Founded in 1856, Wilberforce can trace its orgins to a period before the Civil War. Wilberforce University is a private, coed liberal arts historically black university (HBCU) located in Wilberforce, Ohio. The University is named to honor the the abolitionist, William Wilberforce. He was a leader in the movement to stop the slave trade. Wilberforce worked for 26 years to get the Slave Act of 1807 passed in England.
Originally founded in 1856, Wilberforce University was the first college owned and operated by African-Americans had to close in 1862, when enrollment and financial support dwindled due to the student participation and challenges brought by the Civil War.
The Methodist Episcopal Church and the African Methodist Episcopal Church (AME) worked together in the planning of a college to provide education for black youth. The building of the current four year fully accredited liberal arts institution, re-opened its doors July 10, 1863.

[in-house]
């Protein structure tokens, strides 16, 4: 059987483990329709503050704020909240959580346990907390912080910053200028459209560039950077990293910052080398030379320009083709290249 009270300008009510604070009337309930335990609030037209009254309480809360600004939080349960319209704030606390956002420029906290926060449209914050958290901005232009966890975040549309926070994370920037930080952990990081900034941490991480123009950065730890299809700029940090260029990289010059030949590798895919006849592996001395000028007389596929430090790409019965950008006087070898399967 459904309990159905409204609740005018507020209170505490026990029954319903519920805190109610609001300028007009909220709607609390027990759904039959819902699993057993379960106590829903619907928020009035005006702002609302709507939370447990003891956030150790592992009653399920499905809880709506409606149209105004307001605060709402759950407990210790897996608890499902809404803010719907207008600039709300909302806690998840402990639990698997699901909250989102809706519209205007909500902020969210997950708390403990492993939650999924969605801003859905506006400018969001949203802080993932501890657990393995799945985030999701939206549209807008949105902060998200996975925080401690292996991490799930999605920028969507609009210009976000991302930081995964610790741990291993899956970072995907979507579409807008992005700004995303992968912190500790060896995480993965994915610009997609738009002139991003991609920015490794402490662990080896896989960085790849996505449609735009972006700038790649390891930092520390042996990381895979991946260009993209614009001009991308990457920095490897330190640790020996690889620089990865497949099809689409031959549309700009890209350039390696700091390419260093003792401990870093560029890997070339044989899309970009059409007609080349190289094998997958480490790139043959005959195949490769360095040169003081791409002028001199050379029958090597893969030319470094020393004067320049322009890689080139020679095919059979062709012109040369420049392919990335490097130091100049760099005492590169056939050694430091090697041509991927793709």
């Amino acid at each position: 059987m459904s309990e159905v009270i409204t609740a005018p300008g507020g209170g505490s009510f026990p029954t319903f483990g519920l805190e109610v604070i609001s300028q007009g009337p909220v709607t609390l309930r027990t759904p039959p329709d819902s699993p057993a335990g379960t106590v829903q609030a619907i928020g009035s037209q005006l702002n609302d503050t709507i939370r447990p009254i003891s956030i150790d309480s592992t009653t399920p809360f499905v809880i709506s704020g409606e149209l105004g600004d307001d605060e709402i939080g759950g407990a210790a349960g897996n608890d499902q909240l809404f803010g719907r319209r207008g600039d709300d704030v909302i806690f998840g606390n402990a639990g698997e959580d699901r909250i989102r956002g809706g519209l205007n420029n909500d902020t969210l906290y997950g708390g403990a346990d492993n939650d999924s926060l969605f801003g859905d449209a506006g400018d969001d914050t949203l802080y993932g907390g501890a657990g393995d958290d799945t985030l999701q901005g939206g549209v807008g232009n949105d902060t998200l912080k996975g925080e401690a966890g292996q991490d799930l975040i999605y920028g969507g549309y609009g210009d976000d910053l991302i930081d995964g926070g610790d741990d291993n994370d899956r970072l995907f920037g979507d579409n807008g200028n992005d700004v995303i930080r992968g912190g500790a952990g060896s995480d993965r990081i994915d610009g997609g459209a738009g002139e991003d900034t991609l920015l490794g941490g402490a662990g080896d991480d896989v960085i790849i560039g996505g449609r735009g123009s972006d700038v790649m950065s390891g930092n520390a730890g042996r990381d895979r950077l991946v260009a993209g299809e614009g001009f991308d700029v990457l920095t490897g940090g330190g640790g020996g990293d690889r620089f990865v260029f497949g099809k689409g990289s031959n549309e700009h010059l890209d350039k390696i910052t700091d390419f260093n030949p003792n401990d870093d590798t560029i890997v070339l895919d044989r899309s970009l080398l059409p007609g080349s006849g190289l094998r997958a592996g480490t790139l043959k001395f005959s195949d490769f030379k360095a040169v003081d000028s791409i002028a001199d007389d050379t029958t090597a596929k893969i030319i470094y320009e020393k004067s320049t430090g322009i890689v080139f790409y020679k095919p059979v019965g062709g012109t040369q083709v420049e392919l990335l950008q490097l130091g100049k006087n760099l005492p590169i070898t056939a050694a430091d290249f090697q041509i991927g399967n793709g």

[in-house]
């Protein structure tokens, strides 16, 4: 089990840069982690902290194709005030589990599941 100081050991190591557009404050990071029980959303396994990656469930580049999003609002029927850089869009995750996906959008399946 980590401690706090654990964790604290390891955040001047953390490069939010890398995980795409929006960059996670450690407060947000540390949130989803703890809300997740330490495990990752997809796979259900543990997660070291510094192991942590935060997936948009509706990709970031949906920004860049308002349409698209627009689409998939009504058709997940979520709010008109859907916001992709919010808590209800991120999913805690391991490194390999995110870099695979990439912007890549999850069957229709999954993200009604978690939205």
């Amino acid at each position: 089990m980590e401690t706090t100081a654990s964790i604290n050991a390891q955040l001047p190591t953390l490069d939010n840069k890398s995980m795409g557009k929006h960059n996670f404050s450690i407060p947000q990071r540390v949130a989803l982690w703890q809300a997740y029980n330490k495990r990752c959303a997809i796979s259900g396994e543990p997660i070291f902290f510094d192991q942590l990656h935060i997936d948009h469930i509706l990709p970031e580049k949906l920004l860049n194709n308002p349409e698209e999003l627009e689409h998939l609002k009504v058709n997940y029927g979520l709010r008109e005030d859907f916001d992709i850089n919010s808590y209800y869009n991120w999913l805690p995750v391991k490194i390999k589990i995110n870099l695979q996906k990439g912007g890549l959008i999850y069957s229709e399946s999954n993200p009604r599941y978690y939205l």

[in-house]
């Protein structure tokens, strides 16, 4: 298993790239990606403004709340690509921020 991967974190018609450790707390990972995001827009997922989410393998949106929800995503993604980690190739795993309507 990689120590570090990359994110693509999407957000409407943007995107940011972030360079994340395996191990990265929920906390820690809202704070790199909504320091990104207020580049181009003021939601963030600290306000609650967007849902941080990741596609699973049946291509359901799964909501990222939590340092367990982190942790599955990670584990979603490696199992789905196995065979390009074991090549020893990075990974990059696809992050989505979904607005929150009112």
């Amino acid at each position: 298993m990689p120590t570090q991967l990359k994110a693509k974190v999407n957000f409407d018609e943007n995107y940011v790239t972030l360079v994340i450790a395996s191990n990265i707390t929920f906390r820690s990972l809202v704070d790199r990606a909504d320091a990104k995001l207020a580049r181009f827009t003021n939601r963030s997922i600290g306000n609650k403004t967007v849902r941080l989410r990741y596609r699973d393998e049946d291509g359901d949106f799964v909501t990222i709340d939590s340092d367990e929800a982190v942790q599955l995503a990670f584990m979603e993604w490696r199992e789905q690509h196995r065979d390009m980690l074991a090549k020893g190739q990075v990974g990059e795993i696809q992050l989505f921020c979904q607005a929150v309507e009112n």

The University has attracted top professors during its first years like W.E.B DuBois. In 1887, the State of Ohio began to fund the University by establishing a combined normal and industrial department. Central State University was establish as Wilberforce’s sister institution. Payne Theological Seminary was also a spin off of Wilberforce. It was founded in 1891.
Wilberforce offers 20 fully accredited liberal arts concentrations to students in business, communications, computing and engineering sciences, humanities, natural sciences and social sciences. It offers a dual degree program in architecture, aerospace, and nuclear engineering in conjunction with the University of Cincinnati.
Wilberforce University also offers dual degree programs in electrical and mechanical engineering in cooperation with the University of Dayton. St. John’s University School of Law and Wilberforce provides a dual law program.
Currently, Wilberforce in facing an accreditation challenge. The very survival of the 155 year old institution is at stake.